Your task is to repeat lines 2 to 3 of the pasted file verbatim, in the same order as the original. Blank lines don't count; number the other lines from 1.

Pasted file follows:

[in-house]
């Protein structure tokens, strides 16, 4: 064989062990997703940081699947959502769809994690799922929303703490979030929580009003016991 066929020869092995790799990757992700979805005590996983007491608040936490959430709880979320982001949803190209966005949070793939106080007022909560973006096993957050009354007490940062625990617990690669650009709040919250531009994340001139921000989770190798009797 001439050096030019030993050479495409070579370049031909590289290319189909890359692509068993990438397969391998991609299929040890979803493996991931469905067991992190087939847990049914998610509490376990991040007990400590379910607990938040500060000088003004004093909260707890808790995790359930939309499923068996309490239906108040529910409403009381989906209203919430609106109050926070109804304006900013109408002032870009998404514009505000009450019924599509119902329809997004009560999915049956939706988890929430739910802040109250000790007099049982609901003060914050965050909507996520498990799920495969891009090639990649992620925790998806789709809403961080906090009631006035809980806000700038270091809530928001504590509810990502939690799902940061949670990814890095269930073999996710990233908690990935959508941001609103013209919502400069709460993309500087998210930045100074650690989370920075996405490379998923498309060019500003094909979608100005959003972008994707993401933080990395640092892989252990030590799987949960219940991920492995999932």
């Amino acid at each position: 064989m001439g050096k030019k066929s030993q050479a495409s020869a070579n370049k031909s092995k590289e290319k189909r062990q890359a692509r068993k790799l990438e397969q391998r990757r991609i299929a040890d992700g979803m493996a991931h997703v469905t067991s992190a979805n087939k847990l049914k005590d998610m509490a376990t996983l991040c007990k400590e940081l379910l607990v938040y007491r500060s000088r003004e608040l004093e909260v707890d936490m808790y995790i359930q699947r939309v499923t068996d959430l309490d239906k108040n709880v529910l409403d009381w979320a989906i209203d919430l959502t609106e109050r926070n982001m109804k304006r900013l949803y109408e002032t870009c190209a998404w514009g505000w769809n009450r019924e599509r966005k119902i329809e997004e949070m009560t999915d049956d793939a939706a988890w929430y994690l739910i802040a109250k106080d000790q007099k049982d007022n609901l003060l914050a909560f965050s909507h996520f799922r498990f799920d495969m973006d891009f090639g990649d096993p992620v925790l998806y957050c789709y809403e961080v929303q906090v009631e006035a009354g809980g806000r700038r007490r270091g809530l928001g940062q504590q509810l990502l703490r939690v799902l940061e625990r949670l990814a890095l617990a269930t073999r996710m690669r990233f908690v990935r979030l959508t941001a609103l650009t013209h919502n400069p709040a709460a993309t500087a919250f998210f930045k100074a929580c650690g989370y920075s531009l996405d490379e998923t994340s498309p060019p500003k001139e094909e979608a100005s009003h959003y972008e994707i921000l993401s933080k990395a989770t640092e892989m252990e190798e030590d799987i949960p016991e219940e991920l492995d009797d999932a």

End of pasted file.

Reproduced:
């Protein structure tokens, strides 16, 4: 064989062990997703940081699947959502769809994690799922929303703490979030929580009003016991 066929020869092995790799990757992700979805005590996983007491608040936490959430709880979320982001949803190209966005949070793939106080007022909560973006096993957050009354007490940062625990617990690669650009709040919250531009994340001139921000989770190798009797 001439050096030019030993050479495409070579370049031909590289290319189909890359692509068993990438397969391998991609299929040890979803493996991931469905067991992190087939847990049914998610509490376990991040007990400590379910607990938040500060000088003004004093909260707890808790995790359930939309499923068996309490239906108040529910409403009381989906209203919430609106109050926070109804304006900013109408002032870009998404514009505000009450019924599509119902329809997004009560999915049956939706988890929430739910802040109250000790007099049982609901003060914050965050909507996520498990799920495969891009090639990649992620925790998806789709809403961080906090009631006035809980806000700038270091809530928001504590509810990502939690799902940061949670990814890095269930073999996710990233908690990935959508941001609103013209919502400069709460993309500087998210930045100074650690989370920075996405490379998923498309060019500003094909979608100005959003972008994707993401933080990395640092892989252990030590799987949960219940991920492995999932």
């Amino acid at each position: 064989m001439g050096k030019k066929s030993q050479a495409s020869a070579n370049k031909s092995k590289e290319k189909r062990q890359a692509r068993k790799l990438e397969q391998r990757r991609i299929a040890d992700g979803m493996a991931h997703v469905t067991s992190a979805n087939k847990l049914k005590d998610m509490a376990t996983l991040c007990k400590e940081l379910l607990v938040y007491r500060s000088r003004e608040l004093e909260v707890d936490m808790y995790i359930q699947r939309v499923t068996d959430l309490d239906k108040n709880v529910l409403d009381w979320a989906i209203d919430l959502t609106e109050r926070n982001m109804k304006r900013l949803y109408e002032t870009c190209a998404w514009g505000w769809n009450r019924e599509r966005k119902i329809e997004e949070m009560t999915d049956d793939a939706a988890w929430y994690l739910i802040a109250k106080d000790q007099k049982d007022n609901l003060l914050a909560f965050s909507h996520f799922r498990f799920d495969m973006d891009f090639g990649d096993p992620v925790l998806y957050c789709y809403e961080v929303q906090v009631e006035a009354g809980g806000r700038r007490r270091g809530l928001g940062q504590q509810l990502l703490r939690v799902l940061e625990r949670l990814a890095l617990a269930t073999r996710m690669r990233f908690v990935r979030l959508t941001a609103l650009t013209h919502n400069p709040a709460a993309t500087a919250f998210f930045k100074a929580c650690g989370y920075s531009l996405d490379e998923t994340s498309p060019p500003k001139e094909e979608a100005s009003h959003y972008e994707i921000l993401s933080k990395a989770t640092e892989m252990e190798e030590d799987i949960p016991e219940e991920l492995d009797d999932a």